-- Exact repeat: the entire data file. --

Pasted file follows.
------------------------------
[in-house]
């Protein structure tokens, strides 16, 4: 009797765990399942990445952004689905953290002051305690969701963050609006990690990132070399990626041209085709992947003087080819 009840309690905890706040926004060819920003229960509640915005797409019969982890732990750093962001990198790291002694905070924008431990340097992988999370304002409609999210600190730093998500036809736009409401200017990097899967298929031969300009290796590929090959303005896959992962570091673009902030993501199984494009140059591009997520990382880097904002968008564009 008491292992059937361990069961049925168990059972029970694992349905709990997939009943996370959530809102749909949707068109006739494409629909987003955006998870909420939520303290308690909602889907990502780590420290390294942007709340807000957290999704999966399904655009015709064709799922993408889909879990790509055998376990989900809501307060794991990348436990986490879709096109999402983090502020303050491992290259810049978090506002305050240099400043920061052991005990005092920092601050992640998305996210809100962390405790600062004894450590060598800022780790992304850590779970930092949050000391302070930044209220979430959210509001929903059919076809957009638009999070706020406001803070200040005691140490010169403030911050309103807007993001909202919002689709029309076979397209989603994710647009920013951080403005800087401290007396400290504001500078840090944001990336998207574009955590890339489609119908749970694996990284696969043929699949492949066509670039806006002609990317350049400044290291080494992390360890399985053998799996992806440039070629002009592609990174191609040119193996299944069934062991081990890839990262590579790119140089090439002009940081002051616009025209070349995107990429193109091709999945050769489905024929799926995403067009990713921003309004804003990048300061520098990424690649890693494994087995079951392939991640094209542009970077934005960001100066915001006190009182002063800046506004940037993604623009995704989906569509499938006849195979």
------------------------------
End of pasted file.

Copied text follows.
[in-house]
């Protein structure tokens, strides 16, 4: 009797765990399942990445952004689905953290002051305690969701963050609006990690990132070399990626041209085709992947003087080819 009840309690905890706040926004060819920003229960509640915005797409019969982890732990750093962001990198790291002694905070924008431990340097992988999370304002409609999210600190730093998500036809736009409401200017990097899967298929031969300009290796590929090959303005896959992962570091673009902030993501199984494009140059591009997520990382880097904002968008564009 008491292992059937361990069961049925168990059972029970694992349905709990997939009943996370959530809102749909949707068109006739494409629909987003955006998870909420939520303290308690909602889907990502780590420290390294942007709340807000957290999704999966399904655009015709064709799922993408889909879990790509055998376990989900809501307060794991990348436990986490879709096109999402983090502020303050491992290259810049978090506002305050240099400043920061052991005990005092920092601050992640998305996210809100962390405790600062004894450590060598800022780790992304850590779970930092949050000391302070930044209220979430959210509001929903059919076809957009638009999070706020406001803070200040005691140490010169403030911050309103807007993001909202919002689709029309076979397209989603994710647009920013951080403005800087401290007396400290504001500078840090944001990336998207574009955590890339489609119908749970694996990284696969043929699949492949066509670039806006002609990317350049400044290291080494992390360890399985053998799996992806440039070629002009592609990174191609040119193996299944069934062991081990890839990262590579790119140089090439002009940081002051616009025209070349995107990429193109091709999945050769489905024929799926995403067009990713921003309004804003990048300061520098990424690649890693494994087995079951392939991640094209542009970077934005960001100066915001006190009182002063800046506004940037993604623009995704989906569509499938006849195979």